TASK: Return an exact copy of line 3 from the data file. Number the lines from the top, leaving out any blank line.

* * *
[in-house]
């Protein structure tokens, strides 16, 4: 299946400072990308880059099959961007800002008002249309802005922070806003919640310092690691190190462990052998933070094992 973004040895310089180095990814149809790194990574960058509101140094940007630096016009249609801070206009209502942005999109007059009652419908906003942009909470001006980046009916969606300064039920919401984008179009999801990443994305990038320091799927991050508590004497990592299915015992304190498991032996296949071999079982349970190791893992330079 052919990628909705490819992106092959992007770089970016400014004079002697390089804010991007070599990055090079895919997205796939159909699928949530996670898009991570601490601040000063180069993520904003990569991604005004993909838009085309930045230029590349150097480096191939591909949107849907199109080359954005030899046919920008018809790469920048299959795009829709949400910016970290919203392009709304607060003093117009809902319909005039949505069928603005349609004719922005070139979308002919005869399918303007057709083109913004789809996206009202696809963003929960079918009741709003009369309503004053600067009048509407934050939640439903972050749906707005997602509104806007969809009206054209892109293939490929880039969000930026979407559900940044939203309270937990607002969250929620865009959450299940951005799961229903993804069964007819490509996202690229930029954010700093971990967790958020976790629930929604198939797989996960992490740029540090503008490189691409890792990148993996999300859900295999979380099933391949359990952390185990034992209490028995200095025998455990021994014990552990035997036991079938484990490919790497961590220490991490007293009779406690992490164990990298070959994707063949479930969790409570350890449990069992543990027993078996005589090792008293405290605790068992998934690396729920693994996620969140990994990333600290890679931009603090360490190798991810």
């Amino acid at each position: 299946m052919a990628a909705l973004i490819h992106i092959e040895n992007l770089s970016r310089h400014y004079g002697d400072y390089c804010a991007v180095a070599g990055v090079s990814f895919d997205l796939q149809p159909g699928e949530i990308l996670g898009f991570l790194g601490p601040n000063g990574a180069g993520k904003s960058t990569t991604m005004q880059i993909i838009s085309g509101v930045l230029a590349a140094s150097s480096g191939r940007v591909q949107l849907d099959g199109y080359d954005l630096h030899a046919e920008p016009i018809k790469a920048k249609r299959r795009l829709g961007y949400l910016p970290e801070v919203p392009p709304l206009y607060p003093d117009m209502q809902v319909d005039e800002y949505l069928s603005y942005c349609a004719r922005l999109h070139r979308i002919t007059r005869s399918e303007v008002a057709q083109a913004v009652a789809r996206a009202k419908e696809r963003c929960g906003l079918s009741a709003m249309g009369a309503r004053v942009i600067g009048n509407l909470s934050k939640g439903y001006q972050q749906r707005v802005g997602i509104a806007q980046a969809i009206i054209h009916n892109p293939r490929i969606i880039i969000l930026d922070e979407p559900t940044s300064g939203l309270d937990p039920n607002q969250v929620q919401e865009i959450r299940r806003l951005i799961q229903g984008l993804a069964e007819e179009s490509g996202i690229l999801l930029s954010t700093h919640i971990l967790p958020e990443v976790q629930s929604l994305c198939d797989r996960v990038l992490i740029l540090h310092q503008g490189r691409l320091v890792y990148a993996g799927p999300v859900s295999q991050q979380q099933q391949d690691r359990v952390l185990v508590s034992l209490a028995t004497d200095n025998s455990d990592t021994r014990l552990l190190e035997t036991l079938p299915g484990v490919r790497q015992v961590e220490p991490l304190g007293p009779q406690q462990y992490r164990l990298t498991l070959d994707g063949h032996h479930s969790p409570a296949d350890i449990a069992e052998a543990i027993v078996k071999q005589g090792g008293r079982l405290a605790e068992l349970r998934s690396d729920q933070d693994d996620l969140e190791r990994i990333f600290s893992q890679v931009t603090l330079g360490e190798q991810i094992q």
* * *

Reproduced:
């Amino acid at each position: 299946m052919a990628a909705l973004i490819h992106i092959e040895n992007l770089s970016r310089h400014y004079g002697d400072y390089c804010a991007v180095a070599g990055v090079s990814f895919d997205l796939q149809p159909g699928e949530i990308l996670g898009f991570l790194g601490p601040n000063g990574a180069g993520k904003s960058t990569t991604m005004q880059i993909i838009s085309g509101v930045l230029a590349a140094s150097s480096g191939r940007v591909q949107l849907d099959g199109y080359d954005l630096h030899a046919e920008p016009i018809k790469a920048k249609r299959r795009l829709g961007y949400l910016p970290e801070v919203p392009p709304l206009y607060p003093d117009m209502q809902v319909d005039e800002y949505l069928s603005y942005c349609a004719r922005l999109h070139r979308i002919t007059r005869s399918e303007v008002a057709q083109a913004v009652a789809r996206a009202k419908e696809r963003c929960g906003l079918s009741a709003m249309g009369a309503r004053v942009i600067g009048n509407l909470s934050k939640g439903y001006q972050q749906r707005v802005g997602i509104a806007q980046a969809i009206i054209h009916n892109p293939r490929i969606i880039i969000l930026d922070e979407p559900t940044s300064g939203l309270d937990p039920n607002q969250v929620q919401e865009i959450r299940r806003l951005i799961q229903g984008l993804a069964e007819e179009s490509g996202i690229l999801l930029s954010t700093h919640i971990l967790p958020e990443v976790q629930s929604l994305c198939d797989r996960v990038l992490i740029l540090h310092q503008g490189r691409l320091v890792y990148a993996g799927p999300v859900s295999q991050q979380q099933q391949d690691r359990v952390l185990v508590s034992l209490a028995t004497d200095n025998s455990d990592t021994r014990l552990l190190e035997t036991l079938p299915g484990v490919r790497q015992v961590e220490p991490l304190g007293p009779q406690q462990y992490r164990l990298t498991l070959d994707g063949h032996h479930s969790p409570a296949d350890i449990a069992e052998a543990i027993v078996k071999q005589g090792g008293r079982l405290a605790e068992l349970r998934s690396d729920q933070d693994d996620l969140e190791r990994i990333f600290s893992q890679v931009t603090l330079g360490e190798q991810i094992q």